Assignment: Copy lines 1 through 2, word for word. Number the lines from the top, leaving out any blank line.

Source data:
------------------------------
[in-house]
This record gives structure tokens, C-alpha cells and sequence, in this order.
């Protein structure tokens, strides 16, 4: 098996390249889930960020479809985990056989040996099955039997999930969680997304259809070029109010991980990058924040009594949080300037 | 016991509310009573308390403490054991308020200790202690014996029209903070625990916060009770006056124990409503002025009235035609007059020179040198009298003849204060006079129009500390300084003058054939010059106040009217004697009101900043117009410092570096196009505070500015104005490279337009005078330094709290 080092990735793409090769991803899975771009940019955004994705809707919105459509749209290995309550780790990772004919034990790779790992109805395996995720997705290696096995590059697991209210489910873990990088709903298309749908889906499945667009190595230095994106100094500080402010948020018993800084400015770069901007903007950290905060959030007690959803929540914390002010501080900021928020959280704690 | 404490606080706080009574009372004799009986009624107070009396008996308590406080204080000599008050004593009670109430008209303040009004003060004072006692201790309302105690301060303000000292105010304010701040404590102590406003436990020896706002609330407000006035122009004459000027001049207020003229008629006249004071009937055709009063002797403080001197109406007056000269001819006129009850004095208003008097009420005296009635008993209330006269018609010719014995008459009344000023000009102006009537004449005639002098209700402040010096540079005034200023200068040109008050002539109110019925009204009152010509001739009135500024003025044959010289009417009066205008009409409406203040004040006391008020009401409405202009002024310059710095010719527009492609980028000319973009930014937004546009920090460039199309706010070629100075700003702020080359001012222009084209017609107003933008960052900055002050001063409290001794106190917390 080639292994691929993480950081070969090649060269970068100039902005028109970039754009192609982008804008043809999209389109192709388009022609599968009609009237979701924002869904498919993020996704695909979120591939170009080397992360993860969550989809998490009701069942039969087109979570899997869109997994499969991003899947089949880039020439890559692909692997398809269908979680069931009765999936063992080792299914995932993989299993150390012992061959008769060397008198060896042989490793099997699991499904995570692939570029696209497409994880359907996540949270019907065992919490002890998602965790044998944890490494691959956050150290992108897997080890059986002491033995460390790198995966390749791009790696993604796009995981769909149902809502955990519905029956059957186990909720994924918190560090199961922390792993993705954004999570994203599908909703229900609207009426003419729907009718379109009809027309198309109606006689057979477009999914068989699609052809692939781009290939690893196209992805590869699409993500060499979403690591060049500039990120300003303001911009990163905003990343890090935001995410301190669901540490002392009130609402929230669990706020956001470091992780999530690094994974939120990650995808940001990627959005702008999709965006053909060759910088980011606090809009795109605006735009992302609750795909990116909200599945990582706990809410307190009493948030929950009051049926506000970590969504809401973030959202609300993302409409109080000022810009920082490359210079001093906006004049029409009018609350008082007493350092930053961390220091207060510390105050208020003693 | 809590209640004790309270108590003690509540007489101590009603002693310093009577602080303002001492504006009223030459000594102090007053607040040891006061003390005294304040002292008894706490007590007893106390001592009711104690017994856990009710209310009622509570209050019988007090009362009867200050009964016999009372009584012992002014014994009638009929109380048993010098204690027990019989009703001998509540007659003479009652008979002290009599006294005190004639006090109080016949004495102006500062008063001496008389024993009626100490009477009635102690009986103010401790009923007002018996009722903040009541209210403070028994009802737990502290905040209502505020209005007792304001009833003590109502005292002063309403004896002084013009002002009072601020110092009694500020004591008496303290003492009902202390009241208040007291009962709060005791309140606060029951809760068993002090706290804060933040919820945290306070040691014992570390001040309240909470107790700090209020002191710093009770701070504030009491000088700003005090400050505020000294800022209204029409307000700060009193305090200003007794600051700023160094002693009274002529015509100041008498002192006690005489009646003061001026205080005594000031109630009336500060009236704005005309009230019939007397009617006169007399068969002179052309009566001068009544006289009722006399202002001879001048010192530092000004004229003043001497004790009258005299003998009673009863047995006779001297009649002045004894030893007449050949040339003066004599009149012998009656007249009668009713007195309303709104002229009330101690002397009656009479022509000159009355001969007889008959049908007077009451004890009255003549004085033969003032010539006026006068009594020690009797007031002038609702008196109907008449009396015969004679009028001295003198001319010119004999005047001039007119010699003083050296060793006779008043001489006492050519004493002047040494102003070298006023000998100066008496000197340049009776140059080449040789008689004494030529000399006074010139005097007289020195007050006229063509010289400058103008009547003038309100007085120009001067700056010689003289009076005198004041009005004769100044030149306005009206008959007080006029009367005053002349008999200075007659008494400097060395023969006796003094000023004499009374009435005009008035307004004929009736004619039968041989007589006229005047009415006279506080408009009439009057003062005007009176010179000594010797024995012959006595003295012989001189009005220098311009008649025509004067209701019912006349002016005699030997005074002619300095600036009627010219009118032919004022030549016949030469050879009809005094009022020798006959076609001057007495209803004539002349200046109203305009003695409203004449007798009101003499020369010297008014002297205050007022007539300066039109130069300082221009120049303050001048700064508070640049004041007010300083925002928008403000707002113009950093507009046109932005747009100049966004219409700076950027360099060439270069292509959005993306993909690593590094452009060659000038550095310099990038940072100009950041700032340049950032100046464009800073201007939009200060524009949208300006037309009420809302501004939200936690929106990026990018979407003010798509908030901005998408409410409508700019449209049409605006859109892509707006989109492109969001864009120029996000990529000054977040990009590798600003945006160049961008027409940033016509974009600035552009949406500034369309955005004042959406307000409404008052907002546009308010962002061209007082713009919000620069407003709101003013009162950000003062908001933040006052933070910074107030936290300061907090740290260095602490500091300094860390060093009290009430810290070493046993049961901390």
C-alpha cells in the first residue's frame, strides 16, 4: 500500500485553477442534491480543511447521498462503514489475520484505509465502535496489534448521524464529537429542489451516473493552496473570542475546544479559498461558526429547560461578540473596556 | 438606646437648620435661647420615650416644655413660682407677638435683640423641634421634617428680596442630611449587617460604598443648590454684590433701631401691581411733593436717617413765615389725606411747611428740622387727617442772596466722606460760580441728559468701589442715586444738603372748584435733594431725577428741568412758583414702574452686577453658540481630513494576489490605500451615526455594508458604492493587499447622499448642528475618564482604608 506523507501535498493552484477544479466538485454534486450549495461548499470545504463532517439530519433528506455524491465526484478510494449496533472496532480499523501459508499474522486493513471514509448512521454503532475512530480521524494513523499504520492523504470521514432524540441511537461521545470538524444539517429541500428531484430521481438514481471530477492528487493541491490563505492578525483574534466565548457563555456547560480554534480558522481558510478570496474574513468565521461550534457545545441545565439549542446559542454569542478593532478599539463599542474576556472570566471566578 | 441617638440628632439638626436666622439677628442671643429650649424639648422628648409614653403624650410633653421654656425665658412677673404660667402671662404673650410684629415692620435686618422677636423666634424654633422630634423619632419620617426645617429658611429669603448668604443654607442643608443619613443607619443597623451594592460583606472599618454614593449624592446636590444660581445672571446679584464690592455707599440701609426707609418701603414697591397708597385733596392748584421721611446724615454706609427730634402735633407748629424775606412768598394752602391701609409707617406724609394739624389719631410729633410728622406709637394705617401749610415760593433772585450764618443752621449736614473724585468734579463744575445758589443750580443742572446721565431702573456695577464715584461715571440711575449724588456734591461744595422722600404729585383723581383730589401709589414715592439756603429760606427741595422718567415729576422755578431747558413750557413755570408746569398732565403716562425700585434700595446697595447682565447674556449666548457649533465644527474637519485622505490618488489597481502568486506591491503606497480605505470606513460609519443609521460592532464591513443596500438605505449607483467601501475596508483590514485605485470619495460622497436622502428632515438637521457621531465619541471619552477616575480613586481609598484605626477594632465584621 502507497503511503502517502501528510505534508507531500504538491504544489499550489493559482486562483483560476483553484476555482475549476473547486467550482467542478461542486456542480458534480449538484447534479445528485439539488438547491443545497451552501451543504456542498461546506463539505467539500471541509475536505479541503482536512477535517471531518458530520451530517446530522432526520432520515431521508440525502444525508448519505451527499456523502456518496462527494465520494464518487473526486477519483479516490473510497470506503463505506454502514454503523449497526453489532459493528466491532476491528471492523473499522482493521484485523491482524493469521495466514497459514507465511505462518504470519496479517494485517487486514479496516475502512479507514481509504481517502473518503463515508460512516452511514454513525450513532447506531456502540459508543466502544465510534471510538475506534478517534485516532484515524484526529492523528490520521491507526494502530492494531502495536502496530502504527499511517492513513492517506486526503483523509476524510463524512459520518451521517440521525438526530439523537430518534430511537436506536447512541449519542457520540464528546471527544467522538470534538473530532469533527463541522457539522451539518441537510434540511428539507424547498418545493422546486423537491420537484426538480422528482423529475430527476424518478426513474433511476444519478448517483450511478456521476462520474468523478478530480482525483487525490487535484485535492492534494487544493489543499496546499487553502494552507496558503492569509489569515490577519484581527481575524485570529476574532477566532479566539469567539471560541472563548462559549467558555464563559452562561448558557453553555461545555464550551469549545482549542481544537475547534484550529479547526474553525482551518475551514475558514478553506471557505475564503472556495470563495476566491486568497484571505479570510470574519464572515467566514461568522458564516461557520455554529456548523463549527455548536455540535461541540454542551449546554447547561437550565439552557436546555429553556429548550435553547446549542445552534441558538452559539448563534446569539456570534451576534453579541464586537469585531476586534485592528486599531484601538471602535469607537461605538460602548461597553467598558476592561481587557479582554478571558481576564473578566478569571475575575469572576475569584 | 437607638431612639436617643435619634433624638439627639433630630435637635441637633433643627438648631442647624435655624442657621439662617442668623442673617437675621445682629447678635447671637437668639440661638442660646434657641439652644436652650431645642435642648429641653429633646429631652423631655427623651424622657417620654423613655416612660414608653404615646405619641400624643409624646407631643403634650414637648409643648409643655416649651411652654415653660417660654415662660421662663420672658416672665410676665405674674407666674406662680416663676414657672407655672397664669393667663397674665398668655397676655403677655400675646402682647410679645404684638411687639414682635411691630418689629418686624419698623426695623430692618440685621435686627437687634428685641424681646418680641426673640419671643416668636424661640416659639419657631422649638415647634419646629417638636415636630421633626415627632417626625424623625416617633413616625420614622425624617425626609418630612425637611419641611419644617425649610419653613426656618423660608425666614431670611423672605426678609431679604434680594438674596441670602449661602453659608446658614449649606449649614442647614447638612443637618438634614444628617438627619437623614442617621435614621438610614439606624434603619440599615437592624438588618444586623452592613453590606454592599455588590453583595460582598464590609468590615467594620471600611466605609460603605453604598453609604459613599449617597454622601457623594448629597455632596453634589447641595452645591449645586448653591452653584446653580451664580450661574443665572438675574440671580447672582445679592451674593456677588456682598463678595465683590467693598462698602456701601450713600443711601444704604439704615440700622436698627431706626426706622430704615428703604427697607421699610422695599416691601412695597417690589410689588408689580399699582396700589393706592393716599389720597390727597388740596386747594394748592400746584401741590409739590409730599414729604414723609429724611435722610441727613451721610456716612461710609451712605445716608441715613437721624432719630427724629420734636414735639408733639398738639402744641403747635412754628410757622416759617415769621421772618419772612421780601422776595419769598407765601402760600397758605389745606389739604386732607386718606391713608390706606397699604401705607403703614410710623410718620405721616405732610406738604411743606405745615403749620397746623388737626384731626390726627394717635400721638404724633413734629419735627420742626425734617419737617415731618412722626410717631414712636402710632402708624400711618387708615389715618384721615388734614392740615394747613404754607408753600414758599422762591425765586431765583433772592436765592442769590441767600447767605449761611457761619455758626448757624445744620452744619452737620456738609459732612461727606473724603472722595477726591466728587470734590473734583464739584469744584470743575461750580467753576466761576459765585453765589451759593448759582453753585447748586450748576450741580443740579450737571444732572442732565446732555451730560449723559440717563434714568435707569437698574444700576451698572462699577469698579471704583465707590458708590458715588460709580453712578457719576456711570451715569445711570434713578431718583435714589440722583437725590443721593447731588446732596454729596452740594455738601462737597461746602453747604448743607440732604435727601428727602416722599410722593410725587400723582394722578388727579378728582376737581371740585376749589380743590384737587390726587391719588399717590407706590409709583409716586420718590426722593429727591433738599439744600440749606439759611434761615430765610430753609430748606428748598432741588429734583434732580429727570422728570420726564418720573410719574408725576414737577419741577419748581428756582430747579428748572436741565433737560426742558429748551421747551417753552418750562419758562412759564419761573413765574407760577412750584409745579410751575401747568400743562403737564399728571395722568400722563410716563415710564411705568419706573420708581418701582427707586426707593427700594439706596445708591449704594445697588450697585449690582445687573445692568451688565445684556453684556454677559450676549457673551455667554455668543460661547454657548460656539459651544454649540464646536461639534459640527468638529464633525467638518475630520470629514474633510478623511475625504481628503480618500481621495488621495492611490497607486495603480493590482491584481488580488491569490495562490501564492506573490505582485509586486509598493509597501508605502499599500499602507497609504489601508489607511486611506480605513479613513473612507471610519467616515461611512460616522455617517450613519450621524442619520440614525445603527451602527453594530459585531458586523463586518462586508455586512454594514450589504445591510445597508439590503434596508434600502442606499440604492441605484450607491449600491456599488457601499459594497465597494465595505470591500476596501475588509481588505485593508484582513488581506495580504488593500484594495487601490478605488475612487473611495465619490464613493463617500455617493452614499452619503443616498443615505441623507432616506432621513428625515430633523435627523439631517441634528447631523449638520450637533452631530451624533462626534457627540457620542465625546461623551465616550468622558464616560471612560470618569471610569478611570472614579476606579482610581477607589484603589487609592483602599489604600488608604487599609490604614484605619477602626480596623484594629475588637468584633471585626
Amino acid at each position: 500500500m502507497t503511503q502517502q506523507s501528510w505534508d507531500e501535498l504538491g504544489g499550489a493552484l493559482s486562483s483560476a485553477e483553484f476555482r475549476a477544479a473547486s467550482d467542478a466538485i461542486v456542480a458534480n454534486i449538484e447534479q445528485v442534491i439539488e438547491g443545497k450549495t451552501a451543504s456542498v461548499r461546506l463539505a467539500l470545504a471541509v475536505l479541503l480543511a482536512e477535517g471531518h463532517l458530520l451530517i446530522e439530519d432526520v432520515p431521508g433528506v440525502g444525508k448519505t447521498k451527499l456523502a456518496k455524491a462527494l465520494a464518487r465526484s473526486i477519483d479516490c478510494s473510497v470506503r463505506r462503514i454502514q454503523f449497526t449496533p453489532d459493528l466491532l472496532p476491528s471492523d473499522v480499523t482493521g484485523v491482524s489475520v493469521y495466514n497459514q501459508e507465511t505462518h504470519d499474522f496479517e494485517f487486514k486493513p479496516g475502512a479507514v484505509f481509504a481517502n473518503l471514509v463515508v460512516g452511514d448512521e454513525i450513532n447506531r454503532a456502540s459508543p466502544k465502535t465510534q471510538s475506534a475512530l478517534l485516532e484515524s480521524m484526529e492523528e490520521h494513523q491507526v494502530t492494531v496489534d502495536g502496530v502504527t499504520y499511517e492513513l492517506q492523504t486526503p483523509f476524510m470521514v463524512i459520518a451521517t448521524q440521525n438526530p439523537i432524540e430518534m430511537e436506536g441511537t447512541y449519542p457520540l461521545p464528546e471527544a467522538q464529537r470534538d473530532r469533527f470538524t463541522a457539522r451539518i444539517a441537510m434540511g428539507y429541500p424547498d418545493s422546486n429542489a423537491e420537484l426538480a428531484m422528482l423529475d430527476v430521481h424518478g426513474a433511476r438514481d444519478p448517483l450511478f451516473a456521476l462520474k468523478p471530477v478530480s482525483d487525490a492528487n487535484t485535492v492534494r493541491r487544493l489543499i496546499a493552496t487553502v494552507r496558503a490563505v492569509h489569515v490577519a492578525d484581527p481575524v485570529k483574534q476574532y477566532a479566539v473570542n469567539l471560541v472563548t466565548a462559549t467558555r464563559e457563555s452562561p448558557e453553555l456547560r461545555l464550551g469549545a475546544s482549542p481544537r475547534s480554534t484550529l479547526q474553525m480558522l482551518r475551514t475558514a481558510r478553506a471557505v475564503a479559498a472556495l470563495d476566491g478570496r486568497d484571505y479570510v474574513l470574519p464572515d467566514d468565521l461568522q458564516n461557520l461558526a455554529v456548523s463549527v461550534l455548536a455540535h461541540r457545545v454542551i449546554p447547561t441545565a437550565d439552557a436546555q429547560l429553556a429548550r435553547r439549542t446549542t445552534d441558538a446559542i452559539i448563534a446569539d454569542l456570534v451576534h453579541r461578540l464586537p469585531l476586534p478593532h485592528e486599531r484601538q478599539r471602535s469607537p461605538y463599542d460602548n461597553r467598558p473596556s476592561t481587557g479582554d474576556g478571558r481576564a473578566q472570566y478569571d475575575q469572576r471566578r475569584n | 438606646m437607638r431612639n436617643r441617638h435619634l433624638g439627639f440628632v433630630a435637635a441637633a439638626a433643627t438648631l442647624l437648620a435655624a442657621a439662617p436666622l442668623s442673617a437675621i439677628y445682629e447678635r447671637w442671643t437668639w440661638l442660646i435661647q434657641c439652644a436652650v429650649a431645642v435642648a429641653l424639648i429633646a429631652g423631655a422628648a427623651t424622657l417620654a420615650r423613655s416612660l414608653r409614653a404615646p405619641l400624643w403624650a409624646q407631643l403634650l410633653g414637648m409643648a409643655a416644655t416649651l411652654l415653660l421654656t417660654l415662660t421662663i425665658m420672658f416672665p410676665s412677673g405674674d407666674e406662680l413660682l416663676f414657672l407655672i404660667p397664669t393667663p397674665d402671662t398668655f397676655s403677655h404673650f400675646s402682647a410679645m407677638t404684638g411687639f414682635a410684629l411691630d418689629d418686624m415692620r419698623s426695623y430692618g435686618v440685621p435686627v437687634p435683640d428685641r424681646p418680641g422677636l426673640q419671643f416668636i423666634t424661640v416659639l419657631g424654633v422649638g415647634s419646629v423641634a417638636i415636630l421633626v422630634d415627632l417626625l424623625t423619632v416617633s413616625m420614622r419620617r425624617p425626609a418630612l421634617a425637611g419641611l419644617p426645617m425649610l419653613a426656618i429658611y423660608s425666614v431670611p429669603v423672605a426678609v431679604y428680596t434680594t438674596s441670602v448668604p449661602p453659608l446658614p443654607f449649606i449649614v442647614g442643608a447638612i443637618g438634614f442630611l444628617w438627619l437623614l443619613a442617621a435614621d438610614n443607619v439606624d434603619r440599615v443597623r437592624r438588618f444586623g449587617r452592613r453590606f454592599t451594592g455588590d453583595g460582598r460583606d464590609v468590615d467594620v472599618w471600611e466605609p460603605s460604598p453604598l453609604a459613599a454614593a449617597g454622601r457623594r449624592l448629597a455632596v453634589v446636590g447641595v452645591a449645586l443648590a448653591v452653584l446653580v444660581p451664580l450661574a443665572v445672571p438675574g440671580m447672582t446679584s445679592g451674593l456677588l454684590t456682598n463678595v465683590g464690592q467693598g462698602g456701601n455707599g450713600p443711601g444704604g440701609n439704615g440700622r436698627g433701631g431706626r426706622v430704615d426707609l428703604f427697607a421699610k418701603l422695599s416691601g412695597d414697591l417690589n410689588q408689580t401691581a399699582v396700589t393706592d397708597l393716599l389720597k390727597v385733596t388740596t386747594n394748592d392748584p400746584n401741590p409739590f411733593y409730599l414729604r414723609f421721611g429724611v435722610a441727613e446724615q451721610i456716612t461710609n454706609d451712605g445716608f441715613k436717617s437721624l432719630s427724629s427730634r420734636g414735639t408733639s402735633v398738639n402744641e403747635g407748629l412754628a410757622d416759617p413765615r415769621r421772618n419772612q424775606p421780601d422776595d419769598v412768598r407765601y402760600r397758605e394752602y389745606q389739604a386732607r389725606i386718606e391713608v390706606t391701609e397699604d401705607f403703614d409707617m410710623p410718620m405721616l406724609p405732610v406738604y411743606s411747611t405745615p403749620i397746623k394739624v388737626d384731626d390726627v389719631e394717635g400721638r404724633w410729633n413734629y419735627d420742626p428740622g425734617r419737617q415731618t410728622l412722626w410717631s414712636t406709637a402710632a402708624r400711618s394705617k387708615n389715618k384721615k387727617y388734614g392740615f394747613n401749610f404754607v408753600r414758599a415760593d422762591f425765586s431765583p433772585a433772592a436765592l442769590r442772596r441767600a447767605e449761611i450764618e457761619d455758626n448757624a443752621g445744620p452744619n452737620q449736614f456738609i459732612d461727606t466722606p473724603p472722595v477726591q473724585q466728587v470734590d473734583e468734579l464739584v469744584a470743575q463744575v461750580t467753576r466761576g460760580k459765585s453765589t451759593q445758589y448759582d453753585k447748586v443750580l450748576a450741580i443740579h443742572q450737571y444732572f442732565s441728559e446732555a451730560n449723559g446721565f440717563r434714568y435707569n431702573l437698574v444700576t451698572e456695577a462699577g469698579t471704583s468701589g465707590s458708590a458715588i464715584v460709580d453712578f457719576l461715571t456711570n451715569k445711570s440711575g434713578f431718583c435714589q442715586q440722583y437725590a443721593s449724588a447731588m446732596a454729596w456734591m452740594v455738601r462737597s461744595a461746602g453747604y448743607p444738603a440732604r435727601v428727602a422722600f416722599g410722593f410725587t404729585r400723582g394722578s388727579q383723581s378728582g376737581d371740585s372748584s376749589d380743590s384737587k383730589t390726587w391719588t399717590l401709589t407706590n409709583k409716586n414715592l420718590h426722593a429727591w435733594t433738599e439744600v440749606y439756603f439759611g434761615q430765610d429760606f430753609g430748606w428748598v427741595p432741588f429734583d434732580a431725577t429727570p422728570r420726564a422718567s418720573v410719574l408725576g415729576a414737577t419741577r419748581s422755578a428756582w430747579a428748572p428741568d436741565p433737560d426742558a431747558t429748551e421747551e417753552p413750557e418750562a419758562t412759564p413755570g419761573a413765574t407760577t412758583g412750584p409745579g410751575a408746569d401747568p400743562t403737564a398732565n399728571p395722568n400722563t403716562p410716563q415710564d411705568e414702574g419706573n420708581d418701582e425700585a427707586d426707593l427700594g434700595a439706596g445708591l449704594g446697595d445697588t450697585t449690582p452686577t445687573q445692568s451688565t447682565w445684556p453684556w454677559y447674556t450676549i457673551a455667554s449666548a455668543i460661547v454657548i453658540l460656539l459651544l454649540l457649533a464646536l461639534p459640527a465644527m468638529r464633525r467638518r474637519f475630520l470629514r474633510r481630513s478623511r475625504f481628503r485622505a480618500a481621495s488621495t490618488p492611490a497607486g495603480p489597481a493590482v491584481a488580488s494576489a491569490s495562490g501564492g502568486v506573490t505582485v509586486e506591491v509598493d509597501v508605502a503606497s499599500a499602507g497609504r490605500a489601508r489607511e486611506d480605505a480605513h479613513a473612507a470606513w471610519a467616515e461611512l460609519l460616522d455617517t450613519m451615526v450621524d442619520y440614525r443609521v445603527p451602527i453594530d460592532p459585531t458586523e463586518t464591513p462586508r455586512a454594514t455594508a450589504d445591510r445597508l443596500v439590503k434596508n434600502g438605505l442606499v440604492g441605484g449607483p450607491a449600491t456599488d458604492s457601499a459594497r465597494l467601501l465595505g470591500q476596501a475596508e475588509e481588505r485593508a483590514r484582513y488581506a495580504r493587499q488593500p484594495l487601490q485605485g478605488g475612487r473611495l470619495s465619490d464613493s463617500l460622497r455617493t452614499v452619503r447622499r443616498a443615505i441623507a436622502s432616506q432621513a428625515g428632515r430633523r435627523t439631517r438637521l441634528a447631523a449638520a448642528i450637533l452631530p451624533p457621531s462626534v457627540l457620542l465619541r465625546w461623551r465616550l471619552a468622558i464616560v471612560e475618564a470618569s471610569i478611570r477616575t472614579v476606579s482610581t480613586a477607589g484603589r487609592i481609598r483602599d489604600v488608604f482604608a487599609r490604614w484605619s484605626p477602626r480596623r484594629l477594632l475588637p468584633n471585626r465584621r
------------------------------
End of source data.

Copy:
[in-house]
This record gives structure tokens, C-alpha cells and sequence, in this order.